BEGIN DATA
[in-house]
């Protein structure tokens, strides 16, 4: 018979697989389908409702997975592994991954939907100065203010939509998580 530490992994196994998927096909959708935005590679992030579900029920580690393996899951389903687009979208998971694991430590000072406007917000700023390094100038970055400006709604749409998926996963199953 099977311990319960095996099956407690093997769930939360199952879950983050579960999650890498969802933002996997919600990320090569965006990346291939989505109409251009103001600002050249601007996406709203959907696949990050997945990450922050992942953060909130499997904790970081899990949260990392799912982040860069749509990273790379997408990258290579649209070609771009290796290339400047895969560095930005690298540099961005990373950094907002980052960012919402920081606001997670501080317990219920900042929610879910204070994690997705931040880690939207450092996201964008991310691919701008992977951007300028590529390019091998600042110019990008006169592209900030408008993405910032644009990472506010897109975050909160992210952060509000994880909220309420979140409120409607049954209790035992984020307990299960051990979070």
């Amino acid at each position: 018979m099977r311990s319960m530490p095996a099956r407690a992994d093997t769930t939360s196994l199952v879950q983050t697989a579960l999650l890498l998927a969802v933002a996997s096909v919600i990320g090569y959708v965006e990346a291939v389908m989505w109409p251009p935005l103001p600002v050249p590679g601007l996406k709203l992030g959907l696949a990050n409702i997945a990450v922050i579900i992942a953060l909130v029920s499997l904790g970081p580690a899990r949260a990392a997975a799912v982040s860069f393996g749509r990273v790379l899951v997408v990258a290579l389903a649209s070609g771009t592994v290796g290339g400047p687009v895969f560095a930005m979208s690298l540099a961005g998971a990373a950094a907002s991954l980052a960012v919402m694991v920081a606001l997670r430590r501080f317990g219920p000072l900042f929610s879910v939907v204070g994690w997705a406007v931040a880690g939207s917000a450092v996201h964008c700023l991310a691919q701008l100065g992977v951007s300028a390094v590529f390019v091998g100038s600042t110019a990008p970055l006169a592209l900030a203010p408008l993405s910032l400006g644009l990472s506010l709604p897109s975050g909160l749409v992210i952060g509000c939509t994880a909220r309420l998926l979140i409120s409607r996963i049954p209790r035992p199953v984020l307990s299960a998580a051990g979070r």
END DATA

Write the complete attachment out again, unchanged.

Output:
[in-house]
């Protein structure tokens, strides 16, 4: 018979697989389908409702997975592994991954939907100065203010939509998580 530490992994196994998927096909959708935005590679992030579900029920580690393996899951389903687009979208998971694991430590000072406007917000700023390094100038970055400006709604749409998926996963199953 099977311990319960095996099956407690093997769930939360199952879950983050579960999650890498969802933002996997919600990320090569965006990346291939989505109409251009103001600002050249601007996406709203959907696949990050997945990450922050992942953060909130499997904790970081899990949260990392799912982040860069749509990273790379997408990258290579649209070609771009290796290339400047895969560095930005690298540099961005990373950094907002980052960012919402920081606001997670501080317990219920900042929610879910204070994690997705931040880690939207450092996201964008991310691919701008992977951007300028590529390019091998600042110019990008006169592209900030408008993405910032644009990472506010897109975050909160992210952060509000994880909220309420979140409120409607049954209790035992984020307990299960051990979070």
């Amino acid at each position: 018979m099977r311990s319960m530490p095996a099956r407690a992994d093997t769930t939360s196994l199952v879950q983050t697989a579960l999650l890498l998927a969802v933002a996997s096909v919600i990320g090569y959708v965006e990346a291939v389908m989505w109409p251009p935005l103001p600002v050249p590679g601007l996406k709203l992030g959907l696949a990050n409702i997945a990450v922050i579900i992942a953060l909130v029920s499997l904790g970081p580690a899990r949260a990392a997975a799912v982040s860069f393996g749509r990273v790379l899951v997408v990258a290579l389903a649209s070609g771009t592994v290796g290339g400047p687009v895969f560095a930005m979208s690298l540099a961005g998971a990373a950094a907002s991954l980052a960012v919402m694991v920081a606001l997670r430590r501080f317990g219920p000072l900042f929610s879910v939907v204070g994690w997705a406007v931040a880690g939207s917000a450092v996201h964008c700023l991310a691919q701008l100065g992977v951007s300028a390094v590529f390019v091998g100038s600042t110019a990008p970055l006169a592209l900030a203010p408008l993405s910032l400006g644009l990472s506010l709604p897109s975050g909160l749409v992210i952060g509000c939509t994880a909220r309420l998926l979140i409120s409607r996963i049954p209790r035992p199953v984020l307990s299960a998580a051990g979070r």